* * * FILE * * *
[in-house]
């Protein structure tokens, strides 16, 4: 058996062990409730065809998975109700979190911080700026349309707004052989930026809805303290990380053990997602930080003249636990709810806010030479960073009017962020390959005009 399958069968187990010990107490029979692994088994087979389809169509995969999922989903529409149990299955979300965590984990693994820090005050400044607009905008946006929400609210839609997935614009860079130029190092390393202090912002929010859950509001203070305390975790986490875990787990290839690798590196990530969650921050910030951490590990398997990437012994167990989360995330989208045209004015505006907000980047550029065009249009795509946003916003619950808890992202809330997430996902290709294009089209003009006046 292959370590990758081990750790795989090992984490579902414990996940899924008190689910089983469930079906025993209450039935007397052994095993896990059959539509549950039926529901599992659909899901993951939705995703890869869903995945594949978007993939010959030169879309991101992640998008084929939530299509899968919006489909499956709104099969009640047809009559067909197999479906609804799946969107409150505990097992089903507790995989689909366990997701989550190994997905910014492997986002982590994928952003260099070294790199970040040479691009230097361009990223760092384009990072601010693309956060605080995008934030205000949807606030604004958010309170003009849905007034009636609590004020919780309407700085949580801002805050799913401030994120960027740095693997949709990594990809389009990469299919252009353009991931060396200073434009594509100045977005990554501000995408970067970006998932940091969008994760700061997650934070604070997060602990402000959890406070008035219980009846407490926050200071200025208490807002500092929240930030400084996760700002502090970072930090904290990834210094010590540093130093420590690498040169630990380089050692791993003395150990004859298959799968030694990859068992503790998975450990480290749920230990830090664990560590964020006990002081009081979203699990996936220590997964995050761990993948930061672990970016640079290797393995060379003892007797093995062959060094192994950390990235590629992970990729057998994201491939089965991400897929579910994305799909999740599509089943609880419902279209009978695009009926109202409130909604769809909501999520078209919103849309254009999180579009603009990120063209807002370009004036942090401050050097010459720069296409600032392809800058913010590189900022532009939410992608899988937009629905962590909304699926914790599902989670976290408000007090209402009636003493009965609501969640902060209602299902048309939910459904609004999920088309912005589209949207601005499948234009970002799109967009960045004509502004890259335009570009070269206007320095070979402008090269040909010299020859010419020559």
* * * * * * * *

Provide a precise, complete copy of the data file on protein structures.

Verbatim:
[in-house]
């Protein structure tokens, strides 16, 4: 058996062990409730065809998975109700979190911080700026349309707004052989930026809805303290990380053990997602930080003249636990709810806010030479960073009017962020390959005009 399958069968187990010990107490029979692994088994087979389809169509995969999922989903529409149990299955979300965590984990693994820090005050400044607009905008946006929400609210839609997935614009860079130029190092390393202090912002929010859950509001203070305390975790986490875990787990290839690798590196990530969650921050910030951490590990398997990437012994167990989360995330989208045209004015505006907000980047550029065009249009795509946003916003619950808890992202809330997430996902290709294009089209003009006046 292959370590990758081990750790795989090992984490579902414990996940899924008190689910089983469930079906025993209450039935007397052994095993896990059959539509549950039926529901599992659909899901993951939705995703890869869903995945594949978007993939010959030169879309991101992640998008084929939530299509899968919006489909499956709104099969009640047809009559067909197999479906609804799946969107409150505990097992089903507790995989689909366990997701989550190994997905910014492997986002982590994928952003260099070294790199970040040479691009230097361009990223760092384009990072601010693309956060605080995008934030205000949807606030604004958010309170003009849905007034009636609590004020919780309407700085949580801002805050799913401030994120960027740095693997949709990594990809389009990469299919252009353009991931060396200073434009594509100045977005990554501000995408970067970006998932940091969008994760700061997650934070604070997060602990402000959890406070008035219980009846407490926050200071200025208490807002500092929240930030400084996760700002502090970072930090904290990834210094010590540093130093420590690498040169630990380089050692791993003395150990004859298959799968030694990859068992503790998975450990480290749920230990830090664990560590964020006990002081009081979203699990996936220590997964995050761990993948930061672990970016640079290797393995060379003892007797093995062959060094192994950390990235590629992970990729057998994201491939089965991400897929579910994305799909999740599509089943609880419902279209009978695009009926109202409130909604769809909501999520078209919103849309254009999180579009603009990120063209807002370009004036942090401050050097010459720069296409600032392809800058913010590189900022532009939410992608899988937009629905962590909304699926914790599902989670976290408000007090209402009636003493009965609501969640902060209602299902048309939910459904609004999920088309912005589209949207601005499948234009970002799109967009960045004509502004890259335009570009070269206007320095070979402008090269040909010299020859010419020559």